Robert Bresson plumbs great reservoirs of feeling with Mouchette, one of the most searing portraits of human desperation ever put on film. Faced with a dying mother, an absent, alcoholic father, and a baby brother in need of care, the teenage Mouchette seeks solace in nature and daily routine, a respite from her economic and pubescent turmoil. An essential work of French filmmaking, Bresson’s hugely empathetic drama elevates its trapped protagonist into one of the cinema’s great tragic figures.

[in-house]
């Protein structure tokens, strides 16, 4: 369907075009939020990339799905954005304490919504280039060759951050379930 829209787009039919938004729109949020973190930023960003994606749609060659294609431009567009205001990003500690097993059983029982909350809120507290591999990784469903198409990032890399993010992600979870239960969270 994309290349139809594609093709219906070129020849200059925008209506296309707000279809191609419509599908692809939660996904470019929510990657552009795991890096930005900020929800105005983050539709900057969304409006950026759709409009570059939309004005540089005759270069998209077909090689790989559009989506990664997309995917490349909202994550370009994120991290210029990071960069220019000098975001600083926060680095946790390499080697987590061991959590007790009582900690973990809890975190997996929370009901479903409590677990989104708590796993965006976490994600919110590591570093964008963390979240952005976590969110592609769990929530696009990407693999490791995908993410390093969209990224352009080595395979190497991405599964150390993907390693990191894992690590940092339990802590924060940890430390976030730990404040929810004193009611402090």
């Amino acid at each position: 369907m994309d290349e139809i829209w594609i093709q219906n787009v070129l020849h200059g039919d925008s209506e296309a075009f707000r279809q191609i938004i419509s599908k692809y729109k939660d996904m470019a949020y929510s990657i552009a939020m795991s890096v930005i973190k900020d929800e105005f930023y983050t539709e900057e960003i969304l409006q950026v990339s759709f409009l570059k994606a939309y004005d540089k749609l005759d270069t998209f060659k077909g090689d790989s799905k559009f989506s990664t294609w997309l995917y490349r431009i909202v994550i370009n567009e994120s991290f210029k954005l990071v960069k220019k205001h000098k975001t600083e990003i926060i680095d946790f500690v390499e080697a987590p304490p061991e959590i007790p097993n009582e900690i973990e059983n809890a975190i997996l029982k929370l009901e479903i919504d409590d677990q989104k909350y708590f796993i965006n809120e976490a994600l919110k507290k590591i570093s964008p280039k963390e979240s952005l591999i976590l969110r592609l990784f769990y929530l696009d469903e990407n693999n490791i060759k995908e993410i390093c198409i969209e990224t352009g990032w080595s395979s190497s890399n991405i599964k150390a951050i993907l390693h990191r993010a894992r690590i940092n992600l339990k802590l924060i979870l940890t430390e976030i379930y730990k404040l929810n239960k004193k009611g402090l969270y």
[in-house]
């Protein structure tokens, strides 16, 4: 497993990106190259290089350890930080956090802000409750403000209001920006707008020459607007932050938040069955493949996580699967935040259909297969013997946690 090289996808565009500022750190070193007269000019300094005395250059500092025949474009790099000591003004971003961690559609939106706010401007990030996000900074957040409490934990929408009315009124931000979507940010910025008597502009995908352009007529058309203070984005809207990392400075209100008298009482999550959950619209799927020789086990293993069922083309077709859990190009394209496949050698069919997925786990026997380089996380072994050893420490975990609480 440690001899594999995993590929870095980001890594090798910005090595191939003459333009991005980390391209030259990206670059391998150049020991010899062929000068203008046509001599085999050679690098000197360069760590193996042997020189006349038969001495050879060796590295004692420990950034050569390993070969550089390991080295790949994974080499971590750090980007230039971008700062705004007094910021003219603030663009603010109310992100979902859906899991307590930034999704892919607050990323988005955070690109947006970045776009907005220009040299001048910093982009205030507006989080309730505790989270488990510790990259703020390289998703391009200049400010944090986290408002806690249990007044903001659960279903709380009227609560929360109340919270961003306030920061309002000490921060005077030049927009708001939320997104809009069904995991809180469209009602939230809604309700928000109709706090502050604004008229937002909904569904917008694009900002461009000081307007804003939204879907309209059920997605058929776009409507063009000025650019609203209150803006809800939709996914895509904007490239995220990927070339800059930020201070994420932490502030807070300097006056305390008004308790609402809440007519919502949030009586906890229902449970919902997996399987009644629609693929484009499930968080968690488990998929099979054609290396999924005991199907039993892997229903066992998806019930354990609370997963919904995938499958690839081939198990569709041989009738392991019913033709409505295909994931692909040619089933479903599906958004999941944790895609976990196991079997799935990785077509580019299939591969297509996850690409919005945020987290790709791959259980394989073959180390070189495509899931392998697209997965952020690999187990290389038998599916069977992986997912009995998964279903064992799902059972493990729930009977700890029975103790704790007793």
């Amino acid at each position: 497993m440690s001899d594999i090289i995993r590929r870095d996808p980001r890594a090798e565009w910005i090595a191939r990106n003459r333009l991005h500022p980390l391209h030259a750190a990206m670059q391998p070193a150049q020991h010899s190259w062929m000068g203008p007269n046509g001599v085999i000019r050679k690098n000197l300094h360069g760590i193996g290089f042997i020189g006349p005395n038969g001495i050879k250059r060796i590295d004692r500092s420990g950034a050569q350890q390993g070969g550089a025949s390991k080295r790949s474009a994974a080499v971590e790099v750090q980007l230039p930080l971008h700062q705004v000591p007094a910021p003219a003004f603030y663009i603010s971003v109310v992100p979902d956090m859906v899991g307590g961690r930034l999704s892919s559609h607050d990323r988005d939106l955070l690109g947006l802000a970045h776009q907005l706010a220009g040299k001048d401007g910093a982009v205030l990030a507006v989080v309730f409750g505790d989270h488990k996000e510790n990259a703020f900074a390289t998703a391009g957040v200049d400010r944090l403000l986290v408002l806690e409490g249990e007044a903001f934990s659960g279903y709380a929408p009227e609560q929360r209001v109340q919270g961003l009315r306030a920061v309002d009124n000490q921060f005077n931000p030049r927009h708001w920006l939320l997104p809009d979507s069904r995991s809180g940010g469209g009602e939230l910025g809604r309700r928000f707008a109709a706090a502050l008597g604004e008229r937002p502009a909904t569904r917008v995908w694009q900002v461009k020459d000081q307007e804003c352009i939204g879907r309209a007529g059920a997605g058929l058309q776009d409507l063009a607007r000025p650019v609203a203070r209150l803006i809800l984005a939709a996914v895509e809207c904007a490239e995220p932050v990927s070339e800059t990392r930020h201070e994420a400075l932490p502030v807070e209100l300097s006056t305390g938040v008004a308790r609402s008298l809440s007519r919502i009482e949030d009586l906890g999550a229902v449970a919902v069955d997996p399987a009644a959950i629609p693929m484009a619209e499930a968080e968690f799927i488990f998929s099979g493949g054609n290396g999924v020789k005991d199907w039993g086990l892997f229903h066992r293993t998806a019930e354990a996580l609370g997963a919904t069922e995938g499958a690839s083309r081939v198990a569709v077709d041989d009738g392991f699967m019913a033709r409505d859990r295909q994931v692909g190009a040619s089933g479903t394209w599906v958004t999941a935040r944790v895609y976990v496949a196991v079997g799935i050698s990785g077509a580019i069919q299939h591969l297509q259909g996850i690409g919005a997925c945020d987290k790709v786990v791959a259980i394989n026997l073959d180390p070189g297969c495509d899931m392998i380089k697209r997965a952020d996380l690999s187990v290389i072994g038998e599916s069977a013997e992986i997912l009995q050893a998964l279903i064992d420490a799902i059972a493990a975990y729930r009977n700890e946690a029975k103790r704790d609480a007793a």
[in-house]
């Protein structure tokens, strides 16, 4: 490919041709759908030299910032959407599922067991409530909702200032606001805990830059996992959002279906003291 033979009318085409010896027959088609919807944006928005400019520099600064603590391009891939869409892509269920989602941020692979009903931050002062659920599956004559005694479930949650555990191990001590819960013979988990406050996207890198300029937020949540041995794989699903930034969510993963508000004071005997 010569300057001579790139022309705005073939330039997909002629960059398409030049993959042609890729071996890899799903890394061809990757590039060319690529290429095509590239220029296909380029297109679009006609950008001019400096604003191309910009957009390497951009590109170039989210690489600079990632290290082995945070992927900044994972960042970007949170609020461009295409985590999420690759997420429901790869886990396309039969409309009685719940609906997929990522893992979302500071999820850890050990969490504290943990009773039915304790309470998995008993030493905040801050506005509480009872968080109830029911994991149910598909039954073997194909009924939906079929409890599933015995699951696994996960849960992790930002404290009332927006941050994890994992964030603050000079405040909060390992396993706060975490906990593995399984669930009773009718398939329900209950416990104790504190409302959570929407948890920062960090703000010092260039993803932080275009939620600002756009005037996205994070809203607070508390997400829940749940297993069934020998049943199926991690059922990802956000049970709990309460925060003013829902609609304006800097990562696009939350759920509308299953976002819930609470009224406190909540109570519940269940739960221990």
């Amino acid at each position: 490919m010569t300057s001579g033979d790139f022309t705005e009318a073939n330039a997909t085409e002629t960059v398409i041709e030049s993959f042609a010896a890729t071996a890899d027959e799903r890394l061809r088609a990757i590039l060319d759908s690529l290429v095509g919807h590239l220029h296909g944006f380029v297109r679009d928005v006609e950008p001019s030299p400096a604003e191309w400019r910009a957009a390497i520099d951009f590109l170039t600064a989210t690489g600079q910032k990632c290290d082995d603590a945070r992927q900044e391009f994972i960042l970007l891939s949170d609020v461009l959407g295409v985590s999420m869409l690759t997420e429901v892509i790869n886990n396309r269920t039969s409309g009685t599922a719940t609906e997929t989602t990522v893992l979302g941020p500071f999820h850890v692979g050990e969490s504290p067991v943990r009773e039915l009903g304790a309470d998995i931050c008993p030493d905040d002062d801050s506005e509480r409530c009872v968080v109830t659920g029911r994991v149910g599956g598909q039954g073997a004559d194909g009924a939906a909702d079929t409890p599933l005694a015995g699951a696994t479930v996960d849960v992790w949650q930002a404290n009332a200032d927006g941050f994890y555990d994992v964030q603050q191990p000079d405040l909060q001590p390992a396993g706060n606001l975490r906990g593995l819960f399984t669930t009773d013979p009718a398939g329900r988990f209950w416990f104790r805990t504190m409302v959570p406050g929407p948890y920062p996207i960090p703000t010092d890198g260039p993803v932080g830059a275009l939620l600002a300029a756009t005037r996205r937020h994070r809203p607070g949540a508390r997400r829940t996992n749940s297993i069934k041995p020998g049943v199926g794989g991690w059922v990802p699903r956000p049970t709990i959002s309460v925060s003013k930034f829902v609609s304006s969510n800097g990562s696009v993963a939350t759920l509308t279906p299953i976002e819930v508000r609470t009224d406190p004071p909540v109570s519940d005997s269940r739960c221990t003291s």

With his lush and sensual visuals, pitch-perfect soundtracks, and soulful romanticism, Wong Kar Wai has established himself as one of the defining auteurs of contemporary cinema.
Four charming comedies from Eric Rohmer.
“No one sees anything. Ever. They watch, but they don’t understand.” So observes Connie Nielsen in Olivier Assayas’s hallucinatory, globe-spanning Demonlover, a postmodern neonoir thriller and media critique in which nothing—not even the film itself—is what it appears to be.
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